Financial Distress refers to the financial situation of an entity (whether that is a company or individual) which is struggling or unable to pay their bills. More often than not, a lack of capital to finance loan payments to creditors is the main cause of financial distress. This can happen for many reasons and can be challenging for all parties involved. The COVID-19 pandemic has brought this topic to the forefront of corporate finance once again, with over 550,000 businesses in significant distress.  This article will explore how financial distress comes about as well as looking at the variety of responses that can arise as a result.
How does it happen?
There are many different ways in which a firm can become financially distressed. Although, generally speaking, these ways can be categorised into three areas.
Firstly, the economic or industry environment can play a huge role in how financially sound an entity is. If the economic environment is prosperous, then we can expect firms to also reap the rewards and move further away from any type of financial distress. On the other hand, economic uncertainty can impact a firm massively in a number of ways. Uncertainty in the economy connotes an aggregate decrease in demand as a result. Consequently, the revenues of firms decrease and there is a lack of cash inflow. This reduces the amount of capital that firms have to pay their overheads (such as rent, insurance, loans etc.) and can potentially lead to a struggle in getting these bills paid. Therefore, poor economic or industry conditions can certainly increase the risk of a firm experiencing financial distress.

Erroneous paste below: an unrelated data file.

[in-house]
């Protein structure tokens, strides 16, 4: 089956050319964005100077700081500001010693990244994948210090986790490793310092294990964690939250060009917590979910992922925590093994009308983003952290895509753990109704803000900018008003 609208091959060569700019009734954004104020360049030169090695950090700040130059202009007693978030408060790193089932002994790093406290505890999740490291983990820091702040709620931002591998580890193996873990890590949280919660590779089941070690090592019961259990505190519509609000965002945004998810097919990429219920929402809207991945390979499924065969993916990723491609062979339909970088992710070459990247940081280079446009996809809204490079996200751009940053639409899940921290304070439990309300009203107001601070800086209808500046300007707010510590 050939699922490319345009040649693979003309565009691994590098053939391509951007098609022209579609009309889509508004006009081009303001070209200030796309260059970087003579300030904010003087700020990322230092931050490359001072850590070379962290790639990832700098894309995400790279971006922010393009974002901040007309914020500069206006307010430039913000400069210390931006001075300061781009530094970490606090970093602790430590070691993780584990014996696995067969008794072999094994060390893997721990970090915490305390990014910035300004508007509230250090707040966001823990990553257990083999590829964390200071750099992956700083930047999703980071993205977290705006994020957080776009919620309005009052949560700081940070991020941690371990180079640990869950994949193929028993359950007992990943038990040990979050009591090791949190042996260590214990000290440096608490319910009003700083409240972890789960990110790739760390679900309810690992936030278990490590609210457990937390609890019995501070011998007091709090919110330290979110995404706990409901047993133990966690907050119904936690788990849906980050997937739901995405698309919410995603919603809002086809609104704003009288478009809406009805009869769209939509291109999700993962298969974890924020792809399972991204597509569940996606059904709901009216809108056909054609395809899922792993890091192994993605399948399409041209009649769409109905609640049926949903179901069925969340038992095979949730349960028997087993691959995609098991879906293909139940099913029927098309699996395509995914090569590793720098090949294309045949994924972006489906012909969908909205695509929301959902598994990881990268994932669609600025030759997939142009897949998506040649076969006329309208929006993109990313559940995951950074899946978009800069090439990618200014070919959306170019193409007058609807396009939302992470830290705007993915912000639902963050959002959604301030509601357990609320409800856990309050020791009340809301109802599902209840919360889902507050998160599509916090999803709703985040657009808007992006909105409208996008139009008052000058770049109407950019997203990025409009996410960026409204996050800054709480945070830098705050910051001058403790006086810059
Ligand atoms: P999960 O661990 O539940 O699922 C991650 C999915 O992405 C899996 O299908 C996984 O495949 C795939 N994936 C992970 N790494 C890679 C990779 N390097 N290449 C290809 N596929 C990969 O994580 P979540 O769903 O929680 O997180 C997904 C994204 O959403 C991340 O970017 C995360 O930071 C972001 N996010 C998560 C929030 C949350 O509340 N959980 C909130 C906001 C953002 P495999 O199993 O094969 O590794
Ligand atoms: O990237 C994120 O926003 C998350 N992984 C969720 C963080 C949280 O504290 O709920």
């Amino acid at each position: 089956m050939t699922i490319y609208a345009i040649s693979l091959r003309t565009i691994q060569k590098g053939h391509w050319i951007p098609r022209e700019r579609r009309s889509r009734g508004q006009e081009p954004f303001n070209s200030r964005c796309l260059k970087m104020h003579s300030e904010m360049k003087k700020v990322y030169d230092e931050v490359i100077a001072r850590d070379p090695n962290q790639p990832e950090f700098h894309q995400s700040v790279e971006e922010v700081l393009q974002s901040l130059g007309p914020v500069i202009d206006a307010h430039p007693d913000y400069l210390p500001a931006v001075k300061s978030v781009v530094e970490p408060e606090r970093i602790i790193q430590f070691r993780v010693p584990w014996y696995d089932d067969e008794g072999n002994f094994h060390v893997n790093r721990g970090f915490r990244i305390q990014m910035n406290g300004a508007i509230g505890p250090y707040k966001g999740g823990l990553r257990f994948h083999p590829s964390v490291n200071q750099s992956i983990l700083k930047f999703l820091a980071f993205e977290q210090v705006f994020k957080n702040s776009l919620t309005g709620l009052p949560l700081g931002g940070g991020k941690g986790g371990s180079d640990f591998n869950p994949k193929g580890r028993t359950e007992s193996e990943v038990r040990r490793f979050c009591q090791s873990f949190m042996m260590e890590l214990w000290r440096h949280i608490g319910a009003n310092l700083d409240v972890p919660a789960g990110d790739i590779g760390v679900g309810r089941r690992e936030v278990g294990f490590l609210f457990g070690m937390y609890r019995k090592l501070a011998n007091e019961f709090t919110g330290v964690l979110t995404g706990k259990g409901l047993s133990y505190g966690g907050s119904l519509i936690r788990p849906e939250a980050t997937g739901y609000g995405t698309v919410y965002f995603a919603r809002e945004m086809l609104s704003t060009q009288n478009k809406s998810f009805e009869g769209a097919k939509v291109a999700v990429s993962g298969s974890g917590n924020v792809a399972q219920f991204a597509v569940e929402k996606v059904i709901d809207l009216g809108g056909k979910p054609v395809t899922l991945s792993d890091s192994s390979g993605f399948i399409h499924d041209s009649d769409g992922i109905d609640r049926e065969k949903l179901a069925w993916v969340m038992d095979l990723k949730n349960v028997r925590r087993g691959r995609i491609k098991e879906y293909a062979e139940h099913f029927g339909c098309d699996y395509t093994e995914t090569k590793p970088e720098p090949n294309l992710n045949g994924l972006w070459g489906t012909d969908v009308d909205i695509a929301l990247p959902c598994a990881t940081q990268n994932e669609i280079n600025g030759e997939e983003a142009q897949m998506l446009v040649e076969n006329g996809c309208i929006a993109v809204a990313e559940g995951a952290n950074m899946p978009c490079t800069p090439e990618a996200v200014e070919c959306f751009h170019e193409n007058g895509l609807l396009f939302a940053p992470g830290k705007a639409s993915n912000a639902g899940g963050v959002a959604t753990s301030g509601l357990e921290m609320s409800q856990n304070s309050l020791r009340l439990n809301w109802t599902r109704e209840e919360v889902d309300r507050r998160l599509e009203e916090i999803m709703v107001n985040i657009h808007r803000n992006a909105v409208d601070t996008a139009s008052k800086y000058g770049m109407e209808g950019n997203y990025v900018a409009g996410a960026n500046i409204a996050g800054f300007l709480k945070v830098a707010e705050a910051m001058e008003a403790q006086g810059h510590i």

The second way in which a company may become financially distressed would be because of business management. This looks at the methods used by the company to increase revenue, such as new product ranges. However, sometimes the methods used in making this money can backfire. In other cases, it can be a lack of action taken by the company which leads to their demise. This was the case for Motorola, who were once one of the major players in the cellular phone industry.  A lack of product development in the mid-2000s allowed the likes of Blackberry and Apple to take control of the market. Confidence in the company fell to the extent that shares in Motorola plummeted by 90% between 2006 and 2009 highlighting one of the biggest business errors ever.  Therefore, it is clear that poor business management can really negatively impact a company. In the case of Motorola, little product development meant a lack of sufficient revenue to keep the company going at the levels that it once operated. Although the company is now a subsidiary of Lenovo, it has never returned to the highs experienced in the 1980s and 1990s. 
Finally, the financial management of a company can play an enormous role in whether a firm is successful, or if it is financially distressed. Financial management involves ensuring that there is sufficient cash on hand at the company to meet their current obligations. A company can be performing well in a market, and still become financially distressed due to a lack of quality in managing their finances. Ultimately, if the money on hand is insufficient to pay its current obligations, it spells trouble for the company.
What can it lead to?